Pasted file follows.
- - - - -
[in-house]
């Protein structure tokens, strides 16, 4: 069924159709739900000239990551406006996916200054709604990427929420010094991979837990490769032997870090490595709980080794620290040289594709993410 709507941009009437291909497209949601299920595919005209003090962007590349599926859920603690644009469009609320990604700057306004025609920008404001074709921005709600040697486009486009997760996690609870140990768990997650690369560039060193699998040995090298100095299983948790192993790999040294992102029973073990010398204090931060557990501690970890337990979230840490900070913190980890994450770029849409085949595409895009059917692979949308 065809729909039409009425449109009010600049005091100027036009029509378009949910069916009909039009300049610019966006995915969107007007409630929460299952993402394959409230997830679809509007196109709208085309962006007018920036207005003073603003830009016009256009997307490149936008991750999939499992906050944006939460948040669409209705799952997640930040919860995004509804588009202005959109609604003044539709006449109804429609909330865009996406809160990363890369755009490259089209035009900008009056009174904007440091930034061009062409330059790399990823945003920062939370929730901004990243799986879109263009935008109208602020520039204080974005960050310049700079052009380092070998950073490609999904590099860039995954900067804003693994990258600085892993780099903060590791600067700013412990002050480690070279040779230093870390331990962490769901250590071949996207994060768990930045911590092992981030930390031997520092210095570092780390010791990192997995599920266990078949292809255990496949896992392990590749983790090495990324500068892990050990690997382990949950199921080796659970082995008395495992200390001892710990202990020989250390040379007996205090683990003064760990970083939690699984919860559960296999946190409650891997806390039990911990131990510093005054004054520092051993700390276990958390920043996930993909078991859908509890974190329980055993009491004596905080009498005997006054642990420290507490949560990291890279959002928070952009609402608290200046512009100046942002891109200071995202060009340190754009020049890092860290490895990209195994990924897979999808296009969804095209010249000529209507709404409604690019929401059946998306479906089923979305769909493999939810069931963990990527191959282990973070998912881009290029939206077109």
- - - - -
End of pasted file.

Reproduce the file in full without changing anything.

[in-house]
């Protein structure tokens, strides 16, 4: 069924159709739900000239990551406006996916200054709604990427929420010094991979837990490769032997870090490595709980080794620290040289594709993410 709507941009009437291909497209949601299920595919005209003090962007590349599926859920603690644009469009609320990604700057306004025609920008404001074709921005709600040697486009486009997760996690609870140990768990997650690369560039060193699998040995090298100095299983948790192993790999040294992102029973073990010398204090931060557990501690970890337990979230840490900070913190980890994450770029849409085949595409895009059917692979949308 065809729909039409009425449109009010600049005091100027036009029509378009949910069916009909039009300049610019966006995915969107007007409630929460299952993402394959409230997830679809509007196109709208085309962006007018920036207005003073603003830009016009256009997307490149936008991750999939499992906050944006939460948040669409209705799952997640930040919860995004509804588009202005959109609604003044539709006449109804429609909330865009996406809160990363890369755009490259089209035009900008009056009174904007440091930034061009062409330059790399990823945003920062939370929730901004990243799986879109263009935008109208602020520039204080974005960050310049700079052009380092070998950073490609999904590099860039995954900067804003693994990258600085892993780099903060590791600067700013412990002050480690070279040779230093870390331990962490769901250590071949996207994060768990930045911590092992981030930390031997520092210095570092780390010791990192997995599920266990078949292809255990496949896992392990590749983790090495990324500068892990050990690997382990949950199921080796659970082995008395495992200390001892710990202990020989250390040379007996205090683990003064760990970083939690699984919860559960296999946190409650891997806390039990911990131990510093005054004054520092051993700390276990958390920043996930993909078991859908509890974190329980055993009491004596905080009498005997006054642990420290507490949560990291890279959002928070952009609402608290200046512009100046942002891109200071995202060009340190754009020049890092860290490895990209195994990924897979999808296009969804095209010249000529209507709404409604690019929401059946998306479906089923979305769909493999939810069931963990990527191959282990973070998912881009290029939206077109």